Campaigners urge Hong Kong government to take charge and offer incentives to maintain momentum in electric car sales

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    In Hong Kong, the government’s tax waiver scheme has been a significant driving force in promoting the adoption of electric vehicles (EVs) within the city. However, there are concerns that if the government decides to scrap or drastically reduce the tax waiver, it could dampen buyers’ enthusiasm for switching to EVs. This would be in direct contradiction to the government’s policy goals of pushing for greater EV adoption, especially considering that EV adoption rate currently stands at a low 7 percent.

    Under the tax break scheme, buyers who made the switch from internal combustion cars to electric ones enjoyed a tax break of up to HK$287,500 (US$36,747) since 2018. This incentive was much larger compared to the tax waiver of up to HK$97,500 provided to buyers of electric cars during the initial vehicle registration.

    The government’s commitment to achieving carbon neutrality by 2050 and protecting the environment was outlined in its 2021 road map. As part of this plan, the government introduced several measures to popularize EVs and phase out new purchases of internal combustion cars by 2035. These efforts have yielded positive results, with electric cars accounting for a significant 64.3 percent of new registrations during the first eight months of this year, a substantial increase from the 6.3 percent recorded in 2019.

    However, recent government figures indicate that the amount of tax waivers granted totaled HK$4.85 billion for the first eight months of 2023, compared to HK$5.3 billion the previous year. Between 2020 and 2022, first registration tax concessions were provided to 34,445 buyers, with nearly all of them replacing their old petrol vehicles. Among the electric car brands, Tesla emerged as the most popular, holding a 70 percent share of the total, followed by Mercedes-Benz and BMW.

    While the tax break scheme has been widely praised by buyers, there have been concerns expressed regarding its potential discontinuation. Ringo Lee Yiu-pui, the honorary life president of the Hong Kong Automobile Association, emphasizes that without the replacement scheme, achieving the government’s zero roadside emissions goal would become more challenging. Lee warns that some car owners may choose to continue driving or even purchase new fossil-fueled cars if such incentives are halted, undermining the government’s efforts to promote wider EV adoption. He suggests that the government’s 2035 target for phasing out fossil-fueled private cars may need to be postponed in this scenario.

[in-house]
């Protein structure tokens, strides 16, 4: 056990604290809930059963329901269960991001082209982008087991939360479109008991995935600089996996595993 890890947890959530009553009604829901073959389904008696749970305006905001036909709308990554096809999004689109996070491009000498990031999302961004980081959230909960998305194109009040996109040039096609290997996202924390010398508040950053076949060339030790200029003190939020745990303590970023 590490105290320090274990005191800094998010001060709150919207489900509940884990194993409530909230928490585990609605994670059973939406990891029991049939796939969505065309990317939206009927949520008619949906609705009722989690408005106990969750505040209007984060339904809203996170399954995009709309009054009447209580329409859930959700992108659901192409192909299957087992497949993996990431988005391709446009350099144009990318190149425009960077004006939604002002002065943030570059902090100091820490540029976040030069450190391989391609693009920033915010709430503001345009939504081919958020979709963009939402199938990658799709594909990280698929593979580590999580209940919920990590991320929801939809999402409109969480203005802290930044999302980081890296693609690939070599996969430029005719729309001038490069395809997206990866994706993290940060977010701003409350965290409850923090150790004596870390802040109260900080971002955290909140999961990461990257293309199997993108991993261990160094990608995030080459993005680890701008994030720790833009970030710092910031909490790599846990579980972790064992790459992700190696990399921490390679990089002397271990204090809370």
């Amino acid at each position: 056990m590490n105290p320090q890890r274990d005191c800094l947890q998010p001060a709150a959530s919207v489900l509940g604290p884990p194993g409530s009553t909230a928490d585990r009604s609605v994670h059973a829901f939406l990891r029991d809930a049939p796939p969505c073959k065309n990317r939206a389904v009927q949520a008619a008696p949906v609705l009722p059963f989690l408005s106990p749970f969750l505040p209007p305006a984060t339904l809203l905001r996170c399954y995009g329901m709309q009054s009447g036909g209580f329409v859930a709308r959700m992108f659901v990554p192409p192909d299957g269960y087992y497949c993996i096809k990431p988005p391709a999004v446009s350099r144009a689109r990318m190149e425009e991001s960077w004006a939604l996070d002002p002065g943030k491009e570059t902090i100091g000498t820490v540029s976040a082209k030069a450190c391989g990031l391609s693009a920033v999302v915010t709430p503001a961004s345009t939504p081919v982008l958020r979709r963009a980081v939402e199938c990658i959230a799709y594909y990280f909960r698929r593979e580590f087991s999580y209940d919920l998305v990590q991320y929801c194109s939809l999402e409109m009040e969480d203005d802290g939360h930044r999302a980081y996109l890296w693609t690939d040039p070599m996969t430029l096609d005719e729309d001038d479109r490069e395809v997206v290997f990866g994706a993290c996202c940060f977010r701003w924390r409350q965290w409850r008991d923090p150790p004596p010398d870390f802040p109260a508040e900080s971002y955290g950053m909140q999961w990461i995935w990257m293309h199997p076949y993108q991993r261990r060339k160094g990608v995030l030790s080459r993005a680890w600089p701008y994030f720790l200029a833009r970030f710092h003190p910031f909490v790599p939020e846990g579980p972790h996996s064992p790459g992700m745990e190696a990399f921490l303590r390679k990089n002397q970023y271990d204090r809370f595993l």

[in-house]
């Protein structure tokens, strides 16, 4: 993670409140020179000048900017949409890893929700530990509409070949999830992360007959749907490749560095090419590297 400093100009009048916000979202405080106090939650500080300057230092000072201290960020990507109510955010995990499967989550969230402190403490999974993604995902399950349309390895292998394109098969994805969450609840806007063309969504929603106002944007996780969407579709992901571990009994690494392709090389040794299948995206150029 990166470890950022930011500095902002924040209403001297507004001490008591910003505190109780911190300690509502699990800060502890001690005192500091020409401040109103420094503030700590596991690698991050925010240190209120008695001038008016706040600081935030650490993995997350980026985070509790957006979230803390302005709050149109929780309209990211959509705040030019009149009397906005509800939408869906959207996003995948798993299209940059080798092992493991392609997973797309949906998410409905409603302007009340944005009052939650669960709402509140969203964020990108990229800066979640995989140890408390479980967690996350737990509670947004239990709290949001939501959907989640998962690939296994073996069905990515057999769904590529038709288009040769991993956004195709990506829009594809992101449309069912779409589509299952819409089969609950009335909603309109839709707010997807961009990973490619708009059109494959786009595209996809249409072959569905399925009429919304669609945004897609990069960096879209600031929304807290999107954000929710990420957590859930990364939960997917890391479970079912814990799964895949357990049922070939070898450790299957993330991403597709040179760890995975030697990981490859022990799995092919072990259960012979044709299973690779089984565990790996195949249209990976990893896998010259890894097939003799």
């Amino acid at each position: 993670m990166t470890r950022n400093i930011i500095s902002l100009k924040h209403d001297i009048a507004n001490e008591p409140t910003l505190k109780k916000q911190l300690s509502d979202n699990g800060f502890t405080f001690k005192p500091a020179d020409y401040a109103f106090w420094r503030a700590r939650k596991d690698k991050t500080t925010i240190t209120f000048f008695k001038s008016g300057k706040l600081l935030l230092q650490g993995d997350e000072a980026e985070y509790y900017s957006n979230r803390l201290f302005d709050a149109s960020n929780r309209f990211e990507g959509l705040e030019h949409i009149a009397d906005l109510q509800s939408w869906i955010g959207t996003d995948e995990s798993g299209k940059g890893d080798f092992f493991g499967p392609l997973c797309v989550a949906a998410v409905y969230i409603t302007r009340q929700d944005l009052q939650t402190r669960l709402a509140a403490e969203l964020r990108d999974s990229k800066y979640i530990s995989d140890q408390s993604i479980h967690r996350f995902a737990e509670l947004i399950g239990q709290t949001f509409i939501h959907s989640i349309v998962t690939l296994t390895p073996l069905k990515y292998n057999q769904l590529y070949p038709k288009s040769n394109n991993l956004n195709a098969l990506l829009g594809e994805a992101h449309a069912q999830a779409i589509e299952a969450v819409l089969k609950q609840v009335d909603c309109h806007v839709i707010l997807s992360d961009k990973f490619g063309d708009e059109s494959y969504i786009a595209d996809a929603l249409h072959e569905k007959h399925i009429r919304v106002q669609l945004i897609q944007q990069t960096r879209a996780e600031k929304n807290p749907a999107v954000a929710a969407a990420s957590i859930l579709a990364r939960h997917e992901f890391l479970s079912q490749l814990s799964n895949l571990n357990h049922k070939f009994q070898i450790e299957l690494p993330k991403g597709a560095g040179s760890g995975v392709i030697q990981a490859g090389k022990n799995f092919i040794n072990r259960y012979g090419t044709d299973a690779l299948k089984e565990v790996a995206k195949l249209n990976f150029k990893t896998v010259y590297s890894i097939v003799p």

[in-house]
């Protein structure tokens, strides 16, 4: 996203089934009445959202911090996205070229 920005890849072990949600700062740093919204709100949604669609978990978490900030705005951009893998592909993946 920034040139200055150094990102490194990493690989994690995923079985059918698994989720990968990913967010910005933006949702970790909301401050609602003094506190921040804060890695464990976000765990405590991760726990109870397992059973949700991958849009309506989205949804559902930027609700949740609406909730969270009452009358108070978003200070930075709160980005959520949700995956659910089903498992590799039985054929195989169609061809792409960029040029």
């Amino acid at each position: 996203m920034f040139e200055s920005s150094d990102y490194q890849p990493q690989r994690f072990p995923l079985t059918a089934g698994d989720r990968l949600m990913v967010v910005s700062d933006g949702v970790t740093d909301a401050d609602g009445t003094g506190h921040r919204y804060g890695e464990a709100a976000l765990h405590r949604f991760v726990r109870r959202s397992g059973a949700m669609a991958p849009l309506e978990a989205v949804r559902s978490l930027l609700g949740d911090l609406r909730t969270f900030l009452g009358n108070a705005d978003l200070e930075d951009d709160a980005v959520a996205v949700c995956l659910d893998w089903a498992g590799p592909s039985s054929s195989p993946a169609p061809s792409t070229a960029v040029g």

To avoid market disruptions and an inefficient use of resources, Lau, from the Hong Kong Automobile Association, proposes a gradual reduction of the tax break by 10 percent each year over the next decade. This approach would continue to drive EV adoption while also generating income for the government amid declining revenues.

    Locky Law, the director of education at ChargedHK, a non-profit organization promoting cleaner air through EV use, supports this idea. If the replacement scheme is scrapped, Law suggests that the government should introduce other incentives to encourage buyers to choose electric cars. Similarly, Alex Hung Man-ching, the founding chairman of the Hong Kong New Emerging Technology Education Association, believes that the discontinuation of the scheme would slow down the city’s EV adoption rate. Hung highlights that the scheme has a ripple effect, incentivizing more people to switch to EVs and encouraging increased investment in charging facilities—an essential aspect of accelerating full EV adoption. He cites neighboring Shenzhen’s approach of providing charging stations at every parking space as a lesson that Hong Kong should consider.

    As of last month, Hong Kong had 7,085 EV chargers available for public use, including 3,950 medium chargers and 1,092 quick chargers, roughly one for every 10 vehicles. However, it remains crucial for the government to strike a balance between adjusting the tax break scheme and supporting the growth of charging infrastructure.

    In response to inquiries about the future of the scheme, a spokeswoman for the Environment and Ecology Bureau confirmed that adjustments would be made at an appropriate time.

    Overall, stakeholders and industry experts stress the importance of maintaining incentives for EV adoption to ensure continued progress in reducing emissions and achieving environmental goals. They highlight that abruptly scrapping or significantly reducing the tax waiver scheme could disrupt the market, affect car makers’ production plans, and hinder the healthy development of the EV market. Therefore, a gradual adjustment of the scheme over a more extended period is advocated to facilitate a smoother transition towards a greener transportation system in Hong Kong.

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